That line is totally wrong. You are doing an arithmetic operation on logical variables, what do you hope it will do?
It certainly won't debounce anything. Why do you want to debounce the input anyway, it's coming from an instrument why wold it have bad edges?

Note you are also printing a lot in a time critical routine, that will slow you down and you will miss stuff.
But more importantly as you have the hardware and I don't, what does it do when you run it?

#### Groove

#6
##### Sep 26, 2010, 09:59 pm
If it's really RS232, I'd be asking what you're doing to limit input voltages above and below the AVR's supply rails.

#### schmidtjts

#7
##### Sep 26, 2010, 10:22 pm
Quote

This is the code as I found it, I couldn't figure out why it was sampled three times either, I guessed there must be something in the hardware that causes a reason for it.

Quote
what does it do when you run it?

I am waiting for a cable to arrive tomorrow, unfortunalty my boss thinks (expects) that I will plug the cable in and it will work.

#### schmidtjts

#8
##### Sep 26, 2010, 10:28 pm
Quote
If it's really RS232, I'd be asking what you're doing to limit input voltages above and below the AVR's supply rails.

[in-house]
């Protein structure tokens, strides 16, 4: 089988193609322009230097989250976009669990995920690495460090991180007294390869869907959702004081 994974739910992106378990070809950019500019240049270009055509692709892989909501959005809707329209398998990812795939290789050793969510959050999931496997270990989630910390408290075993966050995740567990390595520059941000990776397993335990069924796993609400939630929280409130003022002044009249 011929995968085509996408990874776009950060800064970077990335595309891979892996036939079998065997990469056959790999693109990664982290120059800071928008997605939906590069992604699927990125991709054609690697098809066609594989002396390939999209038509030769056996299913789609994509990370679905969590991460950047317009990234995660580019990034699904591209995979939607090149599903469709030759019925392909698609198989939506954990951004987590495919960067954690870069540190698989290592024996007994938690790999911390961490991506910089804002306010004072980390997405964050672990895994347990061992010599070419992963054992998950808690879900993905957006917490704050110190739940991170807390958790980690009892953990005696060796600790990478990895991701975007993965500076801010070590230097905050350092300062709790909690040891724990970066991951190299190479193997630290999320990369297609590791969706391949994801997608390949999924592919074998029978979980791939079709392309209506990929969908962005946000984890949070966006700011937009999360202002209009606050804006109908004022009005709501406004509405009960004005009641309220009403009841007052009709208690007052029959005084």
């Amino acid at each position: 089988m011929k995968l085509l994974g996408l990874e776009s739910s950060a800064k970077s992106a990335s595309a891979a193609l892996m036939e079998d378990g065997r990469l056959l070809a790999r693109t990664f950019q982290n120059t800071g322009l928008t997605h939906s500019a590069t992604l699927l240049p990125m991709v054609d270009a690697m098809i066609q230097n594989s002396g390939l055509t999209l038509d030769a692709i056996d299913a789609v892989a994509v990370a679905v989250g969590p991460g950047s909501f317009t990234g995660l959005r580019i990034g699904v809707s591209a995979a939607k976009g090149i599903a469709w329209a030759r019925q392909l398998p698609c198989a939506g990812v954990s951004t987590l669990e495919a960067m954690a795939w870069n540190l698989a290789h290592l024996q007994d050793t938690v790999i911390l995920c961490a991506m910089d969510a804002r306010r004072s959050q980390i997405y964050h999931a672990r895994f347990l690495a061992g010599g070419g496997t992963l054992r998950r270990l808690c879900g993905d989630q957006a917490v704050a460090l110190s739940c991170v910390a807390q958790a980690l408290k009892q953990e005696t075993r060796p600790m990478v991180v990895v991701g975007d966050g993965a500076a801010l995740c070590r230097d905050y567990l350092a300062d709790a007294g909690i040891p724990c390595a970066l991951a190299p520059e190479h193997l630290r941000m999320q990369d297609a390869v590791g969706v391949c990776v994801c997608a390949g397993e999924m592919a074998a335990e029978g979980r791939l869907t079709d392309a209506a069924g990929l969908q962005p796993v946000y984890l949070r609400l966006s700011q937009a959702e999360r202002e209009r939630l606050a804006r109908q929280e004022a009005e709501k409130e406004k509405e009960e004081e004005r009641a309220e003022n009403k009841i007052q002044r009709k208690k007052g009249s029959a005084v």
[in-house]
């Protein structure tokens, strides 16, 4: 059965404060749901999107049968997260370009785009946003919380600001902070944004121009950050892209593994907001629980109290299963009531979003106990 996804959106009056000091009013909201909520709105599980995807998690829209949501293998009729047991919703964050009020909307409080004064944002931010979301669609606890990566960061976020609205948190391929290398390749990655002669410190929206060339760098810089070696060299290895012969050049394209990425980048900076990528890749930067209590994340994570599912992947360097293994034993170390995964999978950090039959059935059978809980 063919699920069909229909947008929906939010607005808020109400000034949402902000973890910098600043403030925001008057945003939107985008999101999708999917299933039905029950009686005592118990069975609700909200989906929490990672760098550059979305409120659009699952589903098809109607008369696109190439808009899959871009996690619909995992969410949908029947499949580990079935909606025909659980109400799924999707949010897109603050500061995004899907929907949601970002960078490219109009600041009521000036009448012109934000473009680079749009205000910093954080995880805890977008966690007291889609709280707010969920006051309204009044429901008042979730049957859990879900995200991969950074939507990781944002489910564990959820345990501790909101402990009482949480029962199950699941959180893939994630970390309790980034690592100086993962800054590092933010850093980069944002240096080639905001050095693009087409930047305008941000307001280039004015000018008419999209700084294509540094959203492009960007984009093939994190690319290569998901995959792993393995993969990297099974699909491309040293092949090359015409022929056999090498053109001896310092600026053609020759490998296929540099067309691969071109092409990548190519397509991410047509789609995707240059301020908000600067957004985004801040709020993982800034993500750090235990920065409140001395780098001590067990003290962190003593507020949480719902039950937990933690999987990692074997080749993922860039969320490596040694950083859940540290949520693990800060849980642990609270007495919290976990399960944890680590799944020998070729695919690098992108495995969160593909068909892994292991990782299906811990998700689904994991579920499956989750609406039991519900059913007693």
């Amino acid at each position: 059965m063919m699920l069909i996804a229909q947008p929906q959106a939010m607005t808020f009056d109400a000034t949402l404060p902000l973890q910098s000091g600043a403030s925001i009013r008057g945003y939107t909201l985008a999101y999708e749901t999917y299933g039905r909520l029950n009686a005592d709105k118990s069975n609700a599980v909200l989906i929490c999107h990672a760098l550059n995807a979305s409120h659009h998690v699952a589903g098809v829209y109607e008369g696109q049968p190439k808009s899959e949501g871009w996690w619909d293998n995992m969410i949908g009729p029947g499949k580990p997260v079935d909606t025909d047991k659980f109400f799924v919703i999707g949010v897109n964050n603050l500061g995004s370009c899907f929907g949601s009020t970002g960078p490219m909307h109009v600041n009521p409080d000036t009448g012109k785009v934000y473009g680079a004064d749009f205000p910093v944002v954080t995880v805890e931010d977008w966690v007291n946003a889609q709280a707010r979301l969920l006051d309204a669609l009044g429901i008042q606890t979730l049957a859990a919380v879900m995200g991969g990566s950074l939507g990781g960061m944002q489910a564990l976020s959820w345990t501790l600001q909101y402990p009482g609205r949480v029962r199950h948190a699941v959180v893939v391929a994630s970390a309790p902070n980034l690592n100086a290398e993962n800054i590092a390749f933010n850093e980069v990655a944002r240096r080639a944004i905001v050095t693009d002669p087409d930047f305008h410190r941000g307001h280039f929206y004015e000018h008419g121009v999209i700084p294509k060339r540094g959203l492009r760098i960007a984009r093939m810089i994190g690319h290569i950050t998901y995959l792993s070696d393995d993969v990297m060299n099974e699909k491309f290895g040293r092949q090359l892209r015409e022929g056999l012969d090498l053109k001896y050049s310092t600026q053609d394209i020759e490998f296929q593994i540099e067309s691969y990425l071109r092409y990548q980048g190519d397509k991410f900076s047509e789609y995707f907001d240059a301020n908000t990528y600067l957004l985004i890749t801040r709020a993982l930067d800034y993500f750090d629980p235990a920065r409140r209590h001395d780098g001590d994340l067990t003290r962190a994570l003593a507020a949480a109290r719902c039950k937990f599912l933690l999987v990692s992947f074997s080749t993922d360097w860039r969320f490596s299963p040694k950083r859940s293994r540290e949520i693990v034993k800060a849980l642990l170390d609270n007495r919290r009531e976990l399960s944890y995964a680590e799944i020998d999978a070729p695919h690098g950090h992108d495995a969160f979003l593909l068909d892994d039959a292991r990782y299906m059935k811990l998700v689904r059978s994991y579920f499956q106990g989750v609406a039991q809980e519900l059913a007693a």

Sorry, I should probably know what that is about but I don't.
Do you mean resistor pull up? I will search around and see if I can figure it out.

#### Grumpy_Mike

#9
##### Sep 26, 2010, 10:38 pm
Quote
I guessed there must be something in the hardware that causes a reason for it.

No not at all, I know hardware and this line is just wrong.

Quote
If it's really RS232, I'd be asking what you're doing to limit input voltages above and below the AVR's supply rails

The answer is that it is absolutely nothing to do with RS232.
From the data sheet posted it is a 48 bit serial stream synchronised to a clock.

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I am waiting for a cable to arrive tomorrow,

And assuming one end goes in the gauge what will you do with the other end?

Quote
unfortunalty my boss thinks (expects) that I will plug the cable in and it will work.

But you haven't even begun to write any code, all that code will do is tell you of the occasional logic level of the input, it's not fast enough to show you the whole binary stream let alone get numbers out of it.

#### schmidtjts

#10
##### Sep 26, 2010, 10:52 pm
Thanks so much for your input, maybe I should explain better my task.
We are making a machine to measure camshafts for racing engines.
This is way out of my area of knowledge but the job was given to me because I can code in VB (mostly copy and paste stuff) and no one else can do even that.

I was given three pieces of hardware:

A SerIO from sparkfun.
http://www.sparkfun.com/commerce/product_info.php?products_id=9521

An Accucoder rotary encoder (incremental)

A linear digital gauge